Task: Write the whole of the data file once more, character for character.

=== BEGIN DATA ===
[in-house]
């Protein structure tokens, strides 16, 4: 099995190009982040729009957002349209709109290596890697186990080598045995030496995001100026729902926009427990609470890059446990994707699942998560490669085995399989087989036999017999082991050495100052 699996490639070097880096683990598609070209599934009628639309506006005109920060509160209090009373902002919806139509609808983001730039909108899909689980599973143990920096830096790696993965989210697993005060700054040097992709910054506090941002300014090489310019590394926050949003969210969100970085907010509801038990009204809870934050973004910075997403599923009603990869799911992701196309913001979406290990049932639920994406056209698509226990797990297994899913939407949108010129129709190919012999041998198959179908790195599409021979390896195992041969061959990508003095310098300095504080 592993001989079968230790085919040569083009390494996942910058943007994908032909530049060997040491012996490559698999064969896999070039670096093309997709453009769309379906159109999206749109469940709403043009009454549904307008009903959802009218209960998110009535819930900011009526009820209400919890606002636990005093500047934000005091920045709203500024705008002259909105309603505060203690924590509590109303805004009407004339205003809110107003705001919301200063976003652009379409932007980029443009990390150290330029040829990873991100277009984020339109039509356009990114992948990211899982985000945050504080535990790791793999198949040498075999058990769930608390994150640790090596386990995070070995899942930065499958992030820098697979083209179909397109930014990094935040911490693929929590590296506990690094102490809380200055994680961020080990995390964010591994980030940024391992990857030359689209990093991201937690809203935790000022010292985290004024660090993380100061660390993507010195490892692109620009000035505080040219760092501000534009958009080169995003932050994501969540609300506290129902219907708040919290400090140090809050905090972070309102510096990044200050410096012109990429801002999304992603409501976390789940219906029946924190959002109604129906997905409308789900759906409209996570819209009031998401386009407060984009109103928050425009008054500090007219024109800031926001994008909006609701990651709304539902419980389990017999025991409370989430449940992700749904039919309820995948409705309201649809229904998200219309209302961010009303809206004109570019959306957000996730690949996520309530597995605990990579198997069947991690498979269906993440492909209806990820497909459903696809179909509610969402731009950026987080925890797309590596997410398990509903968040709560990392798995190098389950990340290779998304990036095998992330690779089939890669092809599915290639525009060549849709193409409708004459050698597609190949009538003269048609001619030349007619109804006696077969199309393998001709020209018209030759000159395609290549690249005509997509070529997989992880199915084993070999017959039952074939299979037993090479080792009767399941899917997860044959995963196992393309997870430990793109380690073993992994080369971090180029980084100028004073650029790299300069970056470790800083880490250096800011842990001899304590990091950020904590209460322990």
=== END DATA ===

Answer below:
[in-house]
């Protein structure tokens, strides 16, 4: 099995190009982040729009957002349209709109290596890697186990080598045995030496995001100026729902926009427990609470890059446990994707699942998560490669085995399989087989036999017999082991050495100052 699996490639070097880096683990598609070209599934009628639309506006005109920060509160209090009373902002919806139509609808983001730039909108899909689980599973143990920096830096790696993965989210697993005060700054040097992709910054506090941002300014090489310019590394926050949003969210969100970085907010509801038990009204809870934050973004910075997403599923009603990869799911992701196309913001979406290990049932639920994406056209698509226990797990297994899913939407949108010129129709190919012999041998198959179908790195599409021979390896195992041969061959990508003095310098300095504080 592993001989079968230790085919040569083009390494996942910058943007994908032909530049060997040491012996490559698999064969896999070039670096093309997709453009769309379906159109999206749109469940709403043009009454549904307008009903959802009218209960998110009535819930900011009526009820209400919890606002636990005093500047934000005091920045709203500024705008002259909105309603505060203690924590509590109303805004009407004339205003809110107003705001919301200063976003652009379409932007980029443009990390150290330029040829990873991100277009984020339109039509356009990114992948990211899982985000945050504080535990790791793999198949040498075999058990769930608390994150640790090596386990995070070995899942930065499958992030820098697979083209179909397109930014990094935040911490693929929590590296506990690094102490809380200055994680961020080990995390964010591994980030940024391992990857030359689209990093991201937690809203935790000022010292985290004024660090993380100061660390993507010195490892692109620009000035505080040219760092501000534009958009080169995003932050994501969540609300506290129902219907708040919290400090140090809050905090972070309102510096990044200050410096012109990429801002999304992603409501976390789940219906029946924190959002109604129906997905409308789900759906409209996570819209009031998401386009407060984009109103928050425009008054500090007219024109800031926001994008909006609701990651709304539902419980389990017999025991409370989430449940992700749904039919309820995948409705309201649809229904998200219309209302961010009303809206004109570019959306957000996730690949996520309530597995605990990579198997069947991690498979269906993440492909209806990820497909459903696809179909509610969402731009950026987080925890797309590596997410398990509903968040709560990392798995190098389950990340290779998304990036095998992330690779089939890669092809599915290639525009060549849709193409409708004459050698597609190949009538003269048609001619030349007619109804006696077969199309393998001709020209018209030759000159395609290549690249005509997509070529997989992880199915084993070999017959039952074939299979037993090479080792009767399941899917997860044959995963196992393309997870430990793109380690073993992994080369971090180029980084100028004073650029790299300069970056470790800083880490250096800011842990001899304590990091950020904590209460322990």